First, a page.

And yet no matter how many seeds I plant, how many afternoon walks I take in the bluebell woods, how deeply I breathe the blossom-scented air and feel the warmth of sun on my skin – this inner feeling of ongoing winter persists. There’s a greyness, a lethargy, which I just can’t seem to shake.

Normally after the cold, dark days of the British winter, I feel a natural surge of energy inside me as the sap rises and the days lengthen.

Not so this year.

Some days, getting anything much done at all feels like wading through treacle. Part of me wants to stay indoors with my dressing gown on and the curtains closed.

Being a stay-at-home mum of one, staying in my dressing gown is admittedly more of an option for me than it is for most other people. But I’ve been wondering lately. After two years of pregnancy and breastfeeding, with my body finally starting to resemble something akin to ‘my own’, why am I not emerging butterfly-like into the sun, embracing my new freedoms, rekindling old friendships and pastimes?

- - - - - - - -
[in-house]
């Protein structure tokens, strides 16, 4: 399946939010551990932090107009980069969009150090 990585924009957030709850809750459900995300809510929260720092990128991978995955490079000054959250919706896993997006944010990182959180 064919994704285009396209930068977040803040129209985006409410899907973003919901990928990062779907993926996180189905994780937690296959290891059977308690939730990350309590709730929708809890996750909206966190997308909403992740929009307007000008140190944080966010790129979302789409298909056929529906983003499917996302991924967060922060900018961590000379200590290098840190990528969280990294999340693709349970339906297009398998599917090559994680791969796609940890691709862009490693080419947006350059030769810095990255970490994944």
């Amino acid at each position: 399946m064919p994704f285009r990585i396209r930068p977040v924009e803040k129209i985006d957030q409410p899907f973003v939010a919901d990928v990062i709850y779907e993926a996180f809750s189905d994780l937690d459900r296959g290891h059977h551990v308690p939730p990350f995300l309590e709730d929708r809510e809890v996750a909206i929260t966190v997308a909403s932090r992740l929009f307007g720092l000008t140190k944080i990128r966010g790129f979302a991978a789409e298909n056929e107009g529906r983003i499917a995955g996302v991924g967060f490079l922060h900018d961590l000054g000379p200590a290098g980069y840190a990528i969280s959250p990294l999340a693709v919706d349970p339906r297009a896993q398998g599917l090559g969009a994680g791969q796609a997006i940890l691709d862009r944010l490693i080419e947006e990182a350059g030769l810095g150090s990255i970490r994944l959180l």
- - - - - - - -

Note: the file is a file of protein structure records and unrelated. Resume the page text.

Of course, I’ve changed. I’ve just been on the most physically demanding journey of my life and after long months of interrupted sleep I’m feeling a little tired. I don’t have a car when Mat’s at work, so being a stay-at-home mum means a lot of staying at home.

My priorities have undergone a revolution, too. I care full-time for an amazing one-year old, keep our house from deteriorating into a biohazard, and am slowly chipping away at being a writer. That’s enough to fill my days, even if I struggle with the nagging sensation that I should be doing more.

So instead of questioning and railing against this inner winter, I’ve decided to embrace it.

For all things move in cycles, and the passing of winter can mean only one thing.

Spring will come.